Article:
Cygnus Pre-launch: What's On Board Antares NG-10?
Northrop Grumman's debut Antares mission CRS NG-10 is targeting a launch to the International Space Station no earlier than 4:49am EST, November 15, 2018. Antares will deliver a fully loaded Cygnus cargo freighter on orbit roughly two days after launch. The cargo onboard Cygnus contains the following: 2606 lbs of crew supplies, 2253 lbs of science investigations, 64 lbs of spacewalk material 2183 lbs of vehicle hardware and 253 lbs of computer resources. Here's a look at a few of the experiments being carried to the International Space Station.
Dr. Tara Rutley and Dr. Liz Waren presented on experiments being conducted on station, showcasing and highlighting the ISS National Lab.
- Penn State discovered some crystals in the samples flown on OA-9 as part of the Microgravity Investigation of Cement Solidification, and have submitted new samples to study this aspect.
- VECTION Study - aims to determine to what extent an astronaut’s ability to visually interpret motion, orientation and distance may be disrupted in a microgravity environment.
- Experimental Chondrite Formation (EXCISS) - is intended to simulate the high-energy, low gravity of the early solar system using automated cameras. Hopefully this will answers some of the questions about how dust in space turned into intermediate sized particles and eventually planets, moons and other objects.
- Crystallization of LRRK@ under microgravity. This experiment evaluates the growth of protein crystals in microgravity. The specific protein LRRK2 or Leucine-Rich repeat kinase 2 is implicated in Parkinsons disease and it is hoped that the crystals grown in space will be easier to study than those grown on earth under standard gravity.
Presented by Diane Wisdon and Dr. Allison Porter, the Refabricator is an extension of an experiment to find ways to manage plastic waste on board orbital, lunar and deep space missions. The Company responsible for the recycling machine, Tethers, asked if they could extend the test and see if the waste polymers could be processed into 3-D printer filament and create test samples. The raw material will be plastic that melts at a higher temperature although the source material could be plastic packaging, plastic bags, discarded medical devices etc. The resulting filament, based on earth testing, will be a higher grade filament than is currently used on earth. The 3-D printed test subjects will resemble a small paddle shape and some will be recycled numerous times to look at the viability of reprocessing waste on long-duration missions.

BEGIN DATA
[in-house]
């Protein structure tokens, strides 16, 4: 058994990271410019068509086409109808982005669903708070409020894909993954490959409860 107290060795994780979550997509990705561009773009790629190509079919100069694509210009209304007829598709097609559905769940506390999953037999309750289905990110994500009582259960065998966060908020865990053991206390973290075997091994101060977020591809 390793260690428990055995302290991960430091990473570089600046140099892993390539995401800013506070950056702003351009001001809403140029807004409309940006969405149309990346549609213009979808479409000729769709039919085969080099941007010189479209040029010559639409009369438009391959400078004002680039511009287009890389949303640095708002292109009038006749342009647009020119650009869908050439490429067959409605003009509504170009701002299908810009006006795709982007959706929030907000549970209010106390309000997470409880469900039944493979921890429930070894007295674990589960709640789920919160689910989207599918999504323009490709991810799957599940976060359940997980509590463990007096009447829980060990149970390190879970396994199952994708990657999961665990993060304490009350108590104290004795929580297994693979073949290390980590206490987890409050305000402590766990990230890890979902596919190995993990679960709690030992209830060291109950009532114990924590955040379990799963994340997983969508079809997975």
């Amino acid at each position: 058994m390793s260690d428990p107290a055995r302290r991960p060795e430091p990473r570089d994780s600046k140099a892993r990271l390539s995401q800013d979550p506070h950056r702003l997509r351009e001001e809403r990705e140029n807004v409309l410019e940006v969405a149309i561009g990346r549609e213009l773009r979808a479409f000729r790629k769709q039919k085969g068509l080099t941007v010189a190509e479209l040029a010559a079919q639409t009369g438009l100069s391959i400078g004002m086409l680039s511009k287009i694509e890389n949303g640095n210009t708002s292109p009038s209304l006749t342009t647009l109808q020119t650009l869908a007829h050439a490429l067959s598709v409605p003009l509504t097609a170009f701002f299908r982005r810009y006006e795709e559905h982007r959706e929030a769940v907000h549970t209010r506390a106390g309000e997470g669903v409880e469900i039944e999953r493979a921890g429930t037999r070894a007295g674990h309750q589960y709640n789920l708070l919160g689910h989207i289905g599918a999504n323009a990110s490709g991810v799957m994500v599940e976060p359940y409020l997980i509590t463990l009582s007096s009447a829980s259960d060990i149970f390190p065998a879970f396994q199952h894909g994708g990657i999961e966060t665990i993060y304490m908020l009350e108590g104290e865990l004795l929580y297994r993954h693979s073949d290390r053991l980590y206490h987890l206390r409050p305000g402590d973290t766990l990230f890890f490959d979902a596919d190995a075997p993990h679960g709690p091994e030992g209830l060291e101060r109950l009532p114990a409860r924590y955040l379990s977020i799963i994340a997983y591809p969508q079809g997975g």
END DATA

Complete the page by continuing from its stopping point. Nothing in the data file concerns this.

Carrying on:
Tissue Chips in Space
Dr. Siobhan Malany, President and CSO of Micro-g-Rx headlined the next experiment, Tissue Chips in Space. The Cell Growth studies were originally planned for a variety of cells from young, middle-aged, and older cell donors with a variety of physical conditioning. Due to space limitations the experiment is currently limited to 8 young, physically active subjects. The cells will be studied for growth characteristics, and examined for the normal degradation of human tissue due to low gravity conditions. The experiment will fit into a 30 x 10 cm container which will reside in a chilled portion of the ISS. During the tests the cells will be given nutrients and kept at 37 degrees C for approximately 7 days, then frozen to be returned. The experiment will include a camera to record growth and changes during the entire test period.
Student Experiment on Self Reparing Concrete
The student experiment brought on this trip by HIGHER ORBITS is testing concrete formation with bacteria cultures that could repair micro-fractures. They were unaware of both the Penn State experiment with concrete formation, and the Refabricator experiment for re-using material but they are eager to collaborate with agencies that may have a use for this process, and other groups that could help them design future experiments.
The student experiments began the process of selection, refinement and construction over 10 months ago. As on OA-9, all of the explorations, studies and experiments were compared and evaluated for space and weight, complexity and demands on the ISS crew, and apparent need or usefulness for the future. Numerous worthy experiments were not selected for various reason.
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